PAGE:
When a marriage ends, it is important to take time to rebuild and heal one's self. Studies show that rebuilding financially is just as important after a divorce considering that many have to start over building retirement nest eggs. Residents of Wyoming and other states who are divorced run a high risk of not having enough money to see them through their retirement years.
The end of marriage comes with many changes and financial surprises. A recent study showed that women in the middle of a divorce or those who are contemplating one were hit with financial challenges that they were not prepared for. Women in Wyoming and other states admitted that they had little understanding about household finances, debts and investments.
Experts say rebuilding credit after a divorce is possible, but it takes the same hard work and solid spending habits that secured that high credit score in the first place. They recommend closing joint accounts if possible and requesting credit reports from all leading credit bureaus. Residents of Wyoming often find that divorce is just as tough on credit scores as it is on the people involved.
Some compare the end of a marriage to be as destructive as the Great Recession on retirement accounts. However, some retirement experts say there may be retirement savings during a divorce. In Wyoming and other states, a Qualified Domestic Relations Order may allow a spouse to receive money from a 401(k) account without penalties for early withdrawal. These funds are subject to regular income tax, and experts recommend saving the payout for retirement.
Many experts believe a marriage can still be seen as a success even when it ends in a breakup. They recommend embracing the experience and the circumstances surrounding it and using it as an opportunity to develop and grow. Couples in Wyoming are discovering that a divorce does not constitute failure but staying in a relationship that is emotionally and mentally draining is.
Every person's situation is unique when it comes to the reasons for ending his or her marriage, and each person's experience is different. However, there are a handful of mistakes made during divorce negotiations that are common occurrences. Couples who are considering divorce in Wyoming should have realistic goals and a strong understanding of their current monetary conditions to avoid future financial blunders.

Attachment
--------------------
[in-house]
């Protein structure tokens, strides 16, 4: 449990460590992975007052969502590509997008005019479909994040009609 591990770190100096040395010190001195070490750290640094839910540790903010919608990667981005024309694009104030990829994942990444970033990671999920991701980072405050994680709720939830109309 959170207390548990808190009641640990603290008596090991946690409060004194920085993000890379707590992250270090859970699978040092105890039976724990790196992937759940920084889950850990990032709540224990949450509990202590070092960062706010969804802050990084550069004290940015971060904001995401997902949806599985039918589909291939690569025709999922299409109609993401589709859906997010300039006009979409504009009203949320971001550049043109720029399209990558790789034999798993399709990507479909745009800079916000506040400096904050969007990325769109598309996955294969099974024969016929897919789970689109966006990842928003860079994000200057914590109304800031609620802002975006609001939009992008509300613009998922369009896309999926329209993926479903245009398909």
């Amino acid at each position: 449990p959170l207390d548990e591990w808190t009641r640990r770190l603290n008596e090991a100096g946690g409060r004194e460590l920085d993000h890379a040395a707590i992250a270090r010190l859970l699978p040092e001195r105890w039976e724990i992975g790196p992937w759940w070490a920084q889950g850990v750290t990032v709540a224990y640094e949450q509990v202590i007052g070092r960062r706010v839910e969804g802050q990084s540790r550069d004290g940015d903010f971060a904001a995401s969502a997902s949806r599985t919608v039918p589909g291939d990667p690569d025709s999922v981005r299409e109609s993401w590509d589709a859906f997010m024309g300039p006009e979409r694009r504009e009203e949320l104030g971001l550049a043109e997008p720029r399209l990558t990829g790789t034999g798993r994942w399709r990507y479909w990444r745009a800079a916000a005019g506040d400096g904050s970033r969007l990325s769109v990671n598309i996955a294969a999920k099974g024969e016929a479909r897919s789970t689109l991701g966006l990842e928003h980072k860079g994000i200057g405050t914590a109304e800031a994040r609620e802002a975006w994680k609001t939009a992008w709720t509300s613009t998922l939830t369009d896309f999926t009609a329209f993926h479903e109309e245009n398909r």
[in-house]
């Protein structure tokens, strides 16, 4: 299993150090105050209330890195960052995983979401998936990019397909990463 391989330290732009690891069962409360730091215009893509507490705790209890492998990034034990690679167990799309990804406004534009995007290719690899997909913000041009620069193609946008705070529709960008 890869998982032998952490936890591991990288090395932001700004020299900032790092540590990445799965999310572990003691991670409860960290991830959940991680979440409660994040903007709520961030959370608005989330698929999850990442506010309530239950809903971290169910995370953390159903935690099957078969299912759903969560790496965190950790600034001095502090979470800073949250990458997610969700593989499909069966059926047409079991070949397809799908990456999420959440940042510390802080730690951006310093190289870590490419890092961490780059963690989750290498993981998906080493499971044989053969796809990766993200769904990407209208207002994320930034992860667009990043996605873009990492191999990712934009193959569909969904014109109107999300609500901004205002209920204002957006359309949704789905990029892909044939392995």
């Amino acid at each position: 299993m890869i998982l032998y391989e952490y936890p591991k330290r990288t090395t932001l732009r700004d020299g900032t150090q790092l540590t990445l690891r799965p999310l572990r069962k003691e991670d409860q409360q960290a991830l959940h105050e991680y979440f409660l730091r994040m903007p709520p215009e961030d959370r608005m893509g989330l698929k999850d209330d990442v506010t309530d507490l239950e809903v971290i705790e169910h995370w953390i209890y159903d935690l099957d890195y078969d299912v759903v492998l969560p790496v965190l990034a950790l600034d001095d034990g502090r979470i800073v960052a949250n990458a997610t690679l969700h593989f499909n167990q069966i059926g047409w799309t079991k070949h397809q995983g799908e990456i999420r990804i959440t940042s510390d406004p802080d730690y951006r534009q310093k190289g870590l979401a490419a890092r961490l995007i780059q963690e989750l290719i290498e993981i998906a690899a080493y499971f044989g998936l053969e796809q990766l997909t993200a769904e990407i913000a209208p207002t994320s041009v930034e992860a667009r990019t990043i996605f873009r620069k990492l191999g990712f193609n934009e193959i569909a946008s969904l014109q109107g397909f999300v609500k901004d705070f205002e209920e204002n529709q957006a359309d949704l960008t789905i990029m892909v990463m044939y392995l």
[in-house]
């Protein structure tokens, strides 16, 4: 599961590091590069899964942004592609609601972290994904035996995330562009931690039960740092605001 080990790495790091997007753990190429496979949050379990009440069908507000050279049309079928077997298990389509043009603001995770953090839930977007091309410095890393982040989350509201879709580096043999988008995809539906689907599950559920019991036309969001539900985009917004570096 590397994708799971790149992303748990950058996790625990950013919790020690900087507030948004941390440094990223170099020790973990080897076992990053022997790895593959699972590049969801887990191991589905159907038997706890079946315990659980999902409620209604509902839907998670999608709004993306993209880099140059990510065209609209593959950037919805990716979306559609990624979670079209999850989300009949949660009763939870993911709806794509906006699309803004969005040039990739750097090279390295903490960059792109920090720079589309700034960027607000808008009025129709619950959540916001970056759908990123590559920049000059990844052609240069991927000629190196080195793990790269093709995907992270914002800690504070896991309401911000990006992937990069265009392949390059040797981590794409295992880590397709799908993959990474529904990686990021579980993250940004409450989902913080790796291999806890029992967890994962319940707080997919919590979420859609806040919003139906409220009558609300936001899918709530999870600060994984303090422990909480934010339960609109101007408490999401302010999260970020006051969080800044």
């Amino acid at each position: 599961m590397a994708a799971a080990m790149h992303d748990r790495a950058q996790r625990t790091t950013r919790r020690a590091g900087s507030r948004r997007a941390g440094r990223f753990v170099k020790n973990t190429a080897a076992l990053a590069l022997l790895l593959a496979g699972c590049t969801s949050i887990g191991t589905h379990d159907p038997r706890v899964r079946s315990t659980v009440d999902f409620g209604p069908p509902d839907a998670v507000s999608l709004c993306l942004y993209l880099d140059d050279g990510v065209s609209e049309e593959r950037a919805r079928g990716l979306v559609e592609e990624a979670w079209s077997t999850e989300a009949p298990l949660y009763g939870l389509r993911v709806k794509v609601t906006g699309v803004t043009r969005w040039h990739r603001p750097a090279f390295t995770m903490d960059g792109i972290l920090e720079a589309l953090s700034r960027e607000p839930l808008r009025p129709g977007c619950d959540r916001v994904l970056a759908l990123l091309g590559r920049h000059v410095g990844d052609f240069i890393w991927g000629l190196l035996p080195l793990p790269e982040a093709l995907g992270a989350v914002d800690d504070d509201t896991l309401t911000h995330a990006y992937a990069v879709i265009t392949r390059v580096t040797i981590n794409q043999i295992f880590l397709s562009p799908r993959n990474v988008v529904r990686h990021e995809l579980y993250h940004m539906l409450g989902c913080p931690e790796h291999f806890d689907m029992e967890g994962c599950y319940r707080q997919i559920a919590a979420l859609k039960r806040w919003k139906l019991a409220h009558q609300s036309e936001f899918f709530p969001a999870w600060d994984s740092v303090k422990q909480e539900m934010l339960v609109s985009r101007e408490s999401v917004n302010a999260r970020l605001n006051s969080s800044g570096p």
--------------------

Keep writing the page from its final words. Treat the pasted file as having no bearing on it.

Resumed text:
For couples ending their marriage, managing joint finances is far from simple. Aside from the emotional turmoil divorce can cause, it can also cause financial turbulence. Experts suggest having a game plan and consulting with a professional along the way to ensure the best financial outcome during these difficult times. For those in Wyoming, working with a divorce lawyer and a financial expert can help ensure the best outcome with regards to joint debt and finances.
Years after the divorce was over and the papers had been signed, a doctor found himself on the wrong side of the Internal Revenue Service. He ended up in Tax Court for failure to pay taxes on $140,000 in IRA distributions he paid to his wife several years earlier in 2014. Residents who divorce in Wyoming and other states can avoid tax burdens when transferring from an IRA with the help of their legal advisor.
When couples decide to end their marriage, it usually means making decisions about who gets the house, separating bank accounts and child custody arrangements. Some also have to decide what to do with the family pet. A growing trend to pass laws that would allow pets to be treated like children during a divorce. In Wyoming and most other states, while battles may rage over who gets to keep the family dog, pet custody is not formally recognized.
Children can play a major role as dependents when filing taxes. Claiming children on income taxes is normally cut and dry, but sometimes, another person will claim those same dependents. This problem most commonly surfaces after a divorce when both parties want to claim the children for tax purposes. In Wyoming and other states, taxes can be complex, and it may be in one's best interest to contact a qualified tax professional.